During routine health surveillance of wild carnivores in Denmark, several tumors, measuring up to 3.0 x 4.5 x 2.5 cm, were detected in the stomach and the omentum of an autopsied red fox (Vulpes vulpes). The fox was hunted in the Hanstholm Nature Reserve, which is 230 km from the closest mainland borders. The tumors had a thick layer of fibrous tissue in which adult worms of Spirocerca sp. were detected. Despite egg excretion by female worms (identified by histology and examination of female worms), no eggs were detected in feces by sedimentation, floatation with saturated sugar solution or sieving. Partial sequencing of two segments of the mitochondrial cox1 gene revealed unique sequences that were distinct from known isolates of S. lupi from Europe, Asia and Africa. Phylogenetic analysis supported the later finding by grouping Danish isolates in one separate node which was distant from other nodes including S. lupi from other countries. It is not known whether this case was an autochthonous infection or whether it was introduced by migrating paratenic or definitive hosts. This is the first report of Spirocerca sp. in Denmark. Additional molecular and/or biological studies are warranted to further characterize the isolated Spirocerca species.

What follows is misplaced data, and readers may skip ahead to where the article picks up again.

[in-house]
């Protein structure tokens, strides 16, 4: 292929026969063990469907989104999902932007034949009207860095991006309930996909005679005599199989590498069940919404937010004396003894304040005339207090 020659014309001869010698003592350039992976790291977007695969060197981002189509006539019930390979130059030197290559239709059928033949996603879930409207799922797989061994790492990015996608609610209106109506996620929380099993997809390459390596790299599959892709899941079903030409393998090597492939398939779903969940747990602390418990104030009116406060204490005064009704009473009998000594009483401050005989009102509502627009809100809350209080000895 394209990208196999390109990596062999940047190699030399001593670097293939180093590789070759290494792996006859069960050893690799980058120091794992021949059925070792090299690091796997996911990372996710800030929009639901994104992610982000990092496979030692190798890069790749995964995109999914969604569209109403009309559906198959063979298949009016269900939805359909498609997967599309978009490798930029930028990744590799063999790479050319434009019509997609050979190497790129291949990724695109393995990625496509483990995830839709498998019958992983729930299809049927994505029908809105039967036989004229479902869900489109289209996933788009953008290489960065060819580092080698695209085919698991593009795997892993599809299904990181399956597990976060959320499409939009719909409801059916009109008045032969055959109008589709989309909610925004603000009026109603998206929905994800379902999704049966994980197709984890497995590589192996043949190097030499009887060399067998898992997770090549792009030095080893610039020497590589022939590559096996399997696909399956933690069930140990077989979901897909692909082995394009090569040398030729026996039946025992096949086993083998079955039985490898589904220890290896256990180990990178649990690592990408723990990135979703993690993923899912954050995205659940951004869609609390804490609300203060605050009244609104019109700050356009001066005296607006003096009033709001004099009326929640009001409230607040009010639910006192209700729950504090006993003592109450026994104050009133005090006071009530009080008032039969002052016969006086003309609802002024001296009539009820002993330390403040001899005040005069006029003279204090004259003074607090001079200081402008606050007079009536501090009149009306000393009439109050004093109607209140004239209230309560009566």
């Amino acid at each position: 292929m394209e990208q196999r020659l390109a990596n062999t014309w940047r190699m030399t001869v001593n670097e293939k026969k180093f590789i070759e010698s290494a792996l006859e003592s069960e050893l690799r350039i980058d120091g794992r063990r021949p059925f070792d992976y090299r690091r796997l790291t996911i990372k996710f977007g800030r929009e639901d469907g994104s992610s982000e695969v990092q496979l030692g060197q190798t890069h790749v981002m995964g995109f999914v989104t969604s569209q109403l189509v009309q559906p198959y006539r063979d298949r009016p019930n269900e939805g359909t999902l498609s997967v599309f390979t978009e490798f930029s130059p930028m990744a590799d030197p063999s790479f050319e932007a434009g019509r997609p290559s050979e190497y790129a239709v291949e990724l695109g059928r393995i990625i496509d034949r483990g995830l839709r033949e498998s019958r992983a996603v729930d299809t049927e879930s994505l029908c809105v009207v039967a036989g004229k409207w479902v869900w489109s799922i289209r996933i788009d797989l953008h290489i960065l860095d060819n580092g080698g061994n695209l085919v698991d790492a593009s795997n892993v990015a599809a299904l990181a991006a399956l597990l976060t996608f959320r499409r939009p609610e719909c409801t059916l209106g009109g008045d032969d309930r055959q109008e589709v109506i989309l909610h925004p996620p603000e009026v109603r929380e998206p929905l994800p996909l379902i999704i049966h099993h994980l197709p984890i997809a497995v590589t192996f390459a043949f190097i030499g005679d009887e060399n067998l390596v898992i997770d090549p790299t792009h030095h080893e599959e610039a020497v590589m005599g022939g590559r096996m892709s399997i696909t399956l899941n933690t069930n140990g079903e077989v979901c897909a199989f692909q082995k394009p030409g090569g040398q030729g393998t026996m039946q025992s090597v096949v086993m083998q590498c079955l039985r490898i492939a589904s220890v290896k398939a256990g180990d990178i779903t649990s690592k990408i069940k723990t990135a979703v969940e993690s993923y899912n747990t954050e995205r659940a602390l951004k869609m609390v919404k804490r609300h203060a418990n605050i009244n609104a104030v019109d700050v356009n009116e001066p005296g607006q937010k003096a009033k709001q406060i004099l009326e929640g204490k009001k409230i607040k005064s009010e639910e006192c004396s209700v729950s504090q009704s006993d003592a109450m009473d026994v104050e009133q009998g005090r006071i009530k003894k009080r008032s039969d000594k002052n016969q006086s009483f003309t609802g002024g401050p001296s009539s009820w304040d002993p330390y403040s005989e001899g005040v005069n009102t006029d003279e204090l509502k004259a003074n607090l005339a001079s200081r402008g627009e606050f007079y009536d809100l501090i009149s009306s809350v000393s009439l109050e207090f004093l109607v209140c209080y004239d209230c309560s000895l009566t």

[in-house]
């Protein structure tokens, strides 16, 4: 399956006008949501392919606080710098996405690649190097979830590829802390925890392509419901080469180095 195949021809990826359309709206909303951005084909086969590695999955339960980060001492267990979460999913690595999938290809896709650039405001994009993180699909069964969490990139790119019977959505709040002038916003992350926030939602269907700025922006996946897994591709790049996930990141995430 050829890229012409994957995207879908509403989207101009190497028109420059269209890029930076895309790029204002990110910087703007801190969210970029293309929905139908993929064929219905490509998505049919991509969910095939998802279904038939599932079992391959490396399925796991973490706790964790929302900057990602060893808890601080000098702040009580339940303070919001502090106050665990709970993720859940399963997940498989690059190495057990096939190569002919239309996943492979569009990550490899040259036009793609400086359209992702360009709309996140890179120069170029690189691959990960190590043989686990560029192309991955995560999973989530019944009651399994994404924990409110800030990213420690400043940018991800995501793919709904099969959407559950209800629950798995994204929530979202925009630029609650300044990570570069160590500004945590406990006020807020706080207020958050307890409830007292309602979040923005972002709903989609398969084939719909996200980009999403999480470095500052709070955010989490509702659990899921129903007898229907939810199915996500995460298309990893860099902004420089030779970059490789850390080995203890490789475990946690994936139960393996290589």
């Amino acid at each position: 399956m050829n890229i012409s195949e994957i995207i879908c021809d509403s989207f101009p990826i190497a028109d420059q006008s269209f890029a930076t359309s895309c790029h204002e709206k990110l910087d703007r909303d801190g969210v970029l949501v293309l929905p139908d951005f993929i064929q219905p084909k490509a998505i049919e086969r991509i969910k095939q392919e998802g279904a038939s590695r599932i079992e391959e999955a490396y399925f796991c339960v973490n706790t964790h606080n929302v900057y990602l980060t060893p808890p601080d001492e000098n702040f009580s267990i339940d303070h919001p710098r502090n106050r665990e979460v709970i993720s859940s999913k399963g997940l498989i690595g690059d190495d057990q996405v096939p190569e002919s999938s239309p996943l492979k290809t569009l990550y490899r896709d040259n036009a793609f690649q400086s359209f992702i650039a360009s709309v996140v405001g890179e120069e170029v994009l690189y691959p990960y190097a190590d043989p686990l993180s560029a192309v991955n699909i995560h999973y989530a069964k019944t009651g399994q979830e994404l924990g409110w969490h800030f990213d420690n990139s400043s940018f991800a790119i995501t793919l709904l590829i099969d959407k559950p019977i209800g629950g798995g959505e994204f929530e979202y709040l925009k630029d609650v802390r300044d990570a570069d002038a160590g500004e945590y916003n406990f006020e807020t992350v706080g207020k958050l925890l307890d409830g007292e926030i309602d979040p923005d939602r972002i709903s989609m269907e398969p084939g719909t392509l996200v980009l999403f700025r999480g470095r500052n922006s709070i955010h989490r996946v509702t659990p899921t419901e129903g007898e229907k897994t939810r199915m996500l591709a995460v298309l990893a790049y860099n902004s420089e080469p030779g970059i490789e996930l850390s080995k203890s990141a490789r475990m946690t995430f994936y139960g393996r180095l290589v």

Dsp - Joint Spring Symposium 2014: Parasites in an Ever Changing World, 2014
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Joint Spring Symposium 2014 : Danish Society for Parasitology and Danish Society for Tropical Medicine & International Health